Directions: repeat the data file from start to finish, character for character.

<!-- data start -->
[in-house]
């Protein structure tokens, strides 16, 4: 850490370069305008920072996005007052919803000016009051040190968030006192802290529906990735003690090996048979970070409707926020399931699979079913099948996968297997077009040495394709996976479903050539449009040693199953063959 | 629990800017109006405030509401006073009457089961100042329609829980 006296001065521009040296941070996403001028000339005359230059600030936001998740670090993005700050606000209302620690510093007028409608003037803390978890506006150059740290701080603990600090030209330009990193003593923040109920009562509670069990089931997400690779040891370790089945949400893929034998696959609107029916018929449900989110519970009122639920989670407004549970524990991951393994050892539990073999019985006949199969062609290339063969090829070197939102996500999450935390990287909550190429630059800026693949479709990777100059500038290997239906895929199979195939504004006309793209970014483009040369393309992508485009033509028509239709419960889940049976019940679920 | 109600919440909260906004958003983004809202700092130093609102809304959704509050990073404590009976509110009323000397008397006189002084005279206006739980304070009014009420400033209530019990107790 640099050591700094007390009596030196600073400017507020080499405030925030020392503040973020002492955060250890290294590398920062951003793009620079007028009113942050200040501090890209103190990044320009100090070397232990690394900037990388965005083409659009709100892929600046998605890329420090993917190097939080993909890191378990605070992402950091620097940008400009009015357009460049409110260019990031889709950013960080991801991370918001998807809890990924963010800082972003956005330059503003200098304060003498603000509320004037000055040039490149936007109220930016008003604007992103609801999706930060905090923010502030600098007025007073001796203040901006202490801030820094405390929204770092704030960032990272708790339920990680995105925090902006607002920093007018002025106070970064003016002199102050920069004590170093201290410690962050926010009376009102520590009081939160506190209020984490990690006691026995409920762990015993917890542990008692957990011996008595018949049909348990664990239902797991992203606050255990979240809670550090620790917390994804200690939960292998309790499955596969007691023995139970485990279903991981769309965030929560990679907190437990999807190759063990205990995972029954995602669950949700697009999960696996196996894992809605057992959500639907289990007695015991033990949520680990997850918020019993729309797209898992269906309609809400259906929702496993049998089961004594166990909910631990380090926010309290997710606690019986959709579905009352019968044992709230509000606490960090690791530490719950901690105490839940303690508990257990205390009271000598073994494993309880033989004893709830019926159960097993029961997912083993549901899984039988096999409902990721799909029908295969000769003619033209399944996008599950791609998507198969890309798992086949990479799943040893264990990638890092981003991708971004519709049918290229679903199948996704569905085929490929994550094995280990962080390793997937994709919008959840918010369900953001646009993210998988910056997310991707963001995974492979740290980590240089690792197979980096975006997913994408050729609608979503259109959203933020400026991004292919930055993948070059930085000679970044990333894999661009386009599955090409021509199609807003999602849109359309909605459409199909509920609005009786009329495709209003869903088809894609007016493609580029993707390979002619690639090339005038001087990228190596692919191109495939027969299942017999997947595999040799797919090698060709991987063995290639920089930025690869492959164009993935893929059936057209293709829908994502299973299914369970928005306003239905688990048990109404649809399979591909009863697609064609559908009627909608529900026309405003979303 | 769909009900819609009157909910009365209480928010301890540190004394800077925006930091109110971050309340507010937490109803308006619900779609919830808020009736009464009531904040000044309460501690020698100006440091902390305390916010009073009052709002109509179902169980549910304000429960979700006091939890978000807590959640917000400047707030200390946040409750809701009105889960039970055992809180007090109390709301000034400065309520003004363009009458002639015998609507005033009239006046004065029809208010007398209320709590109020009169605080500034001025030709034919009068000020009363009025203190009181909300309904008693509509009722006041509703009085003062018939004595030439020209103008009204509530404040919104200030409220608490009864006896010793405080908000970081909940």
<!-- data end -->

[in-house]
């Protein structure tokens, strides 16, 4: 850490370069305008920072996005007052919803000016009051040190968030006192802290529906990735003690090996048979970070409707926020399931699979079913099948996968297997077009040495394709996976479903050539449009040693199953063959 | 629990800017109006405030509401006073009457089961100042329609829980 006296001065521009040296941070996403001028000339005359230059600030936001998740670090993005700050606000209302620690510093007028409608003037803390978890506006150059740290701080603990600090030209330009990193003593923040109920009562509670069990089931997400690779040891370790089945949400893929034998696959609107029916018929449900989110519970009122639920989670407004549970524990991951393994050892539990073999019985006949199969062609290339063969090829070197939102996500999450935390990287909550190429630059800026693949479709990777100059500038290997239906895929199979195939504004006309793209970014483009040369393309992508485009033509028509239709419960889940049976019940679920 | 109600919440909260906004958003983004809202700092130093609102809304959704509050990073404590009976509110009323000397008397006189002084005279206006739980304070009014009420400033209530019990107790 640099050591700094007390009596030196600073400017507020080499405030925030020392503040973020002492955060250890290294590398920062951003793009620079007028009113942050200040501090890209103190990044320009100090070397232990690394900037990388965005083409659009709100892929600046998605890329420090993917190097939080993909890191378990605070992402950091620097940008400009009015357009460049409110260019990031889709950013960080991801991370918001998807809890990924963010800082972003956005330059503003200098304060003498603000509320004037000055040039490149936007109220930016008003604007992103609801999706930060905090923010502030600098007025007073001796203040901006202490801030820094405390929204770092704030960032990272708790339920990680995105925090902006607002920093007018002025106070970064003016002199102050920069004590170093201290410690962050926010009376009102520590009081939160506190209020984490990690006691026995409920762990015993917890542990008692957990011996008595018949049909348990664990239902797991992203606050255990979240809670550090620790917390994804200690939960292998309790499955596969007691023995139970485990279903991981769309965030929560990679907190437990999807190759063990205990995972029954995602669950949700697009999960696996196996894992809605057992959500639907289990007695015991033990949520680990997850918020019993729309797209898992269906309609809400259906929702496993049998089961004594166990909910631990380090926010309290997710606690019986959709579905009352019968044992709230509000606490960090690791530490719950901690105490839940303690508990257990205390009271000598073994494993309880033989004893709830019926159960097993029961997912083993549901899984039988096999409902990721799909029908295969000769003619033209399944996008599950791609998507198969890309798992086949990479799943040893264990990638890092981003991708971004519709049918290229679903199948996704569905085929490929994550094995280990962080390793997937994709919008959840918010369900953001646009993210998988910056997310991707963001995974492979740290980590240089690792197979980096975006997913994408050729609608979503259109959203933020400026991004292919930055993948070059930085000679970044990333894999661009386009599955090409021509199609807003999602849109359309909605459409199909509920609005009786009329495709209003869903088809894609007016493609580029993707390979002619690639090339005038001087990228190596692919191109495939027969299942017999997947595999040799797919090698060709991987063995290639920089930025690869492959164009993935893929059936057209293709829908994502299973299914369970928005306003239905688990048990109404649809399979591909009863697609064609559908009627909608529900026309405003979303 | 769909009900819609009157909910009365209480928010301890540190004394800077925006930091109110971050309340507010937490109803308006619900779609919830808020009736009464009531904040000044309460501690020698100006440091902390305390916010009073009052709002109509179902169980549910304000429960979700006091939890978000807590959640917000400047707030200390946040409750809701009105889960039970055992809180007090109390709301000034400065309520003004363009009458002639015998609507005033009239006046004065029809208010007398209320709590109020009169605080500034001025030709034919009068000020009363009025203190009181909300309904008693509509009722006041509703009085003062018939004595030439020209103008009204509530404040919104200030409220608490009864006896010793405080908000970081909940």